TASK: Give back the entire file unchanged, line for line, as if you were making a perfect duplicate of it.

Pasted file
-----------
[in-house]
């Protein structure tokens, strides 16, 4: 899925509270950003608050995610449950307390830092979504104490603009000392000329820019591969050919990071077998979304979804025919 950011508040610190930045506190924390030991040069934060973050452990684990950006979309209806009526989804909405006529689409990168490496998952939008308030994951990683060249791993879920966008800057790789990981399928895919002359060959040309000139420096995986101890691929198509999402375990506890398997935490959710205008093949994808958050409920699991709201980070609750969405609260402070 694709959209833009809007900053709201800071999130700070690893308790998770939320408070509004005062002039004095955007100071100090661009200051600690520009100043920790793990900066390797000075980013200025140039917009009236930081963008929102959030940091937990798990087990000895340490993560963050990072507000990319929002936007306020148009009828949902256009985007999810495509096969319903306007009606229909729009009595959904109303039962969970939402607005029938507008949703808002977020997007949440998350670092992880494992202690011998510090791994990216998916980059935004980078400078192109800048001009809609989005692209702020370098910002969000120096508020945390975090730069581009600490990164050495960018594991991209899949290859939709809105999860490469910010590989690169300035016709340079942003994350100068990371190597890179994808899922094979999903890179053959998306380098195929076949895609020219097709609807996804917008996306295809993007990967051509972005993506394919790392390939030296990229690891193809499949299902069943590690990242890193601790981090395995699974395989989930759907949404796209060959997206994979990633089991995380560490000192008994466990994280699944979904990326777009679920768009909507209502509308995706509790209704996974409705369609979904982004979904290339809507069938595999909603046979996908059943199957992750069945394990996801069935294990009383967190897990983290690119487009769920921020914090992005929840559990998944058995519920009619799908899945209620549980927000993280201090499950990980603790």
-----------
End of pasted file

[in-house]
């Protein structure tokens, strides 16, 4: 899925509270950003608050995610449950307390830092979504104490603009000392000329820019591969050919990071077998979304979804025919 950011508040610190930045506190924390030991040069934060973050452990684990950006979309209806009526989804909405006529689409990168490496998952939008308030994951990683060249791993879920966008800057790789990981399928895919002359060959040309000139420096995986101890691929198509999402375990506890398997935490959710205008093949994808958050409920699991709201980070609750969405609260402070 694709959209833009809007900053709201800071999130700070690893308790998770939320408070509004005062002039004095955007100071100090661009200051600690520009100043920790793990900066390797000075980013200025140039917009009236930081963008929102959030940091937990798990087990000895340490993560963050990072507000990319929002936007306020148009009828949902256009985007999810495509096969319903306007009606229909729009009595959904109303039962969970939402607005029938507008949703808002977020997007949440998350670092992880494992202690011998510090791994990216998916980059935004980078400078192109800048001009809609989005692209702020370098910002969000120096508020945390975090730069581009600490990164050495960018594991991209899949290859939709809105999860490469910010590989690169300035016709340079942003994350100068990371190597890179994808899922094979999903890179053959998306380098195929076949895609020219097709609807996804917008996306295809993007990967051509972005993506394919790392390939030296990229690891193809499949299902069943590690990242890193601790981090395995699974395989989930759907949404796209060959997206994979990633089991995380560490000192008994466990994280699944979904990326777009679920768009909507209502509308995706509790209704996974409705369609979904982004979904290339809507069938595999909603046979996908059943199957992750069945394990996801069935294990009383967190897990983290690119487009769920921020914090992005929840559990998944058995519920009619799908899945209620549980927000993280201090499950990980603790």